We’ve seen headlines for months of soaring home prices fueled by solid buyer demand and an extremely low supply of active listings for sale. Despite the strong real estate market, why the decline in the number of homes for sale?
Here are a few phenomena that are at play:
Homes are selling quickly: The number of active listings for sale is affected by two significant dynamics: 1) how many new listings come on the market, and 2) how quickly buyers purchase them. Higher demand means a greater percentage of listings sell and sell more quickly. This rapid sales cycle significantly reduces the number of active listings on the market on any given day.
Homeowners are moving less frequently: As homes have become more expensive, homeowners have skewed older – and older people move much less frequently as they are established in careers and their families more settled. The median age of homebuyers was 47 in 2019 vs. 39 in 2010 (per National Association of Realtors). As of 2020, homeowners stay in their homes an average of about 8 years vs. about 5 in 2010 (per Attom Solutions). This reduced turnover has an enormous impact on inventory.
Many homes are selling off-market: Many homes are selling off-market before they hit the MLS and consumer-facing websites such as Zillow and Redfin. Strictly speaking, this is not an inventory reduction but does reduce the number of listings available using typical sources of public listing data (and affecting the statistics based on them).
Investors are inundating the market: Investors, institutional and individual, have been purchasing a higher percentage of U.S. homes to use as rental properties – currently 20% of housing sales (per John Burns Consulting). This began during the foreclosure crisis (by hedge funds) and accelerated with the current, desperate search for yield. Investors sell much less frequently, with considerable impact on the resale market. Besides income – boosted by extremely low mortgage rates – and potential appreciation, investors also enjoy very significant tax advantages, enhanced in the tax-law changes of 2017.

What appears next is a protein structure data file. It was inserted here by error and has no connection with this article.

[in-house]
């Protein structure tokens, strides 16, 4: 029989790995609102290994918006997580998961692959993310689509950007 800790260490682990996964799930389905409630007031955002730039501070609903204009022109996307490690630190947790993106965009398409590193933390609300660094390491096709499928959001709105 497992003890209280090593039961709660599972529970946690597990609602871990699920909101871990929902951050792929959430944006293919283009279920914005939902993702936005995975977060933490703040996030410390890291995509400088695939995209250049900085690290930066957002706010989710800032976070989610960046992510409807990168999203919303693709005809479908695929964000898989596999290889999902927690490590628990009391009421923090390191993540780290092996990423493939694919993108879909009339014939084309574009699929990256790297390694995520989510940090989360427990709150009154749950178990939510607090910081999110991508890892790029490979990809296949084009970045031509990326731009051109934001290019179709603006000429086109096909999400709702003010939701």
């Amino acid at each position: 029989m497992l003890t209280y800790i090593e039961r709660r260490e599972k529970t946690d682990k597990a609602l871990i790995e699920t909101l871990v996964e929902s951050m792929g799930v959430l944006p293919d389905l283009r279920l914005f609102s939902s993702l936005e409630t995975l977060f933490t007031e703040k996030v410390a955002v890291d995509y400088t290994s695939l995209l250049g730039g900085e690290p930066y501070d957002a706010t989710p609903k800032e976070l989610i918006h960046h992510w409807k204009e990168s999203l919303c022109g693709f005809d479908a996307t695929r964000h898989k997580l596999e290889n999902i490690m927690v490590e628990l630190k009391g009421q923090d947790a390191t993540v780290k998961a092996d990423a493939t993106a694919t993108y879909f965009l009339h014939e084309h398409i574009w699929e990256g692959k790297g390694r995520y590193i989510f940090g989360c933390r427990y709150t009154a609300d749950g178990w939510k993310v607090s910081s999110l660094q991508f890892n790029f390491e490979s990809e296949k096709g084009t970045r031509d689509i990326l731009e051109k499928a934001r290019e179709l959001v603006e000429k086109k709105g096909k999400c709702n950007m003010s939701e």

Homeowners are keeping their homes as rentals: Some homeowners are turning their homes into long-term rentals or vacation rentals (such as Airbnb) instead of selling them when moving to new homes.
Decline in new construction: New home construction has declined in many areas or remained extremely low for years.
Caitlin’s local instinct and personal network elevate her above her competitors. She understands the details involved in buying or selling a home and she is committed to providing an efficient and effective process from start to finish. Caitlin truly believes there is no better feeling than when a client is thrilled with their real estate experience.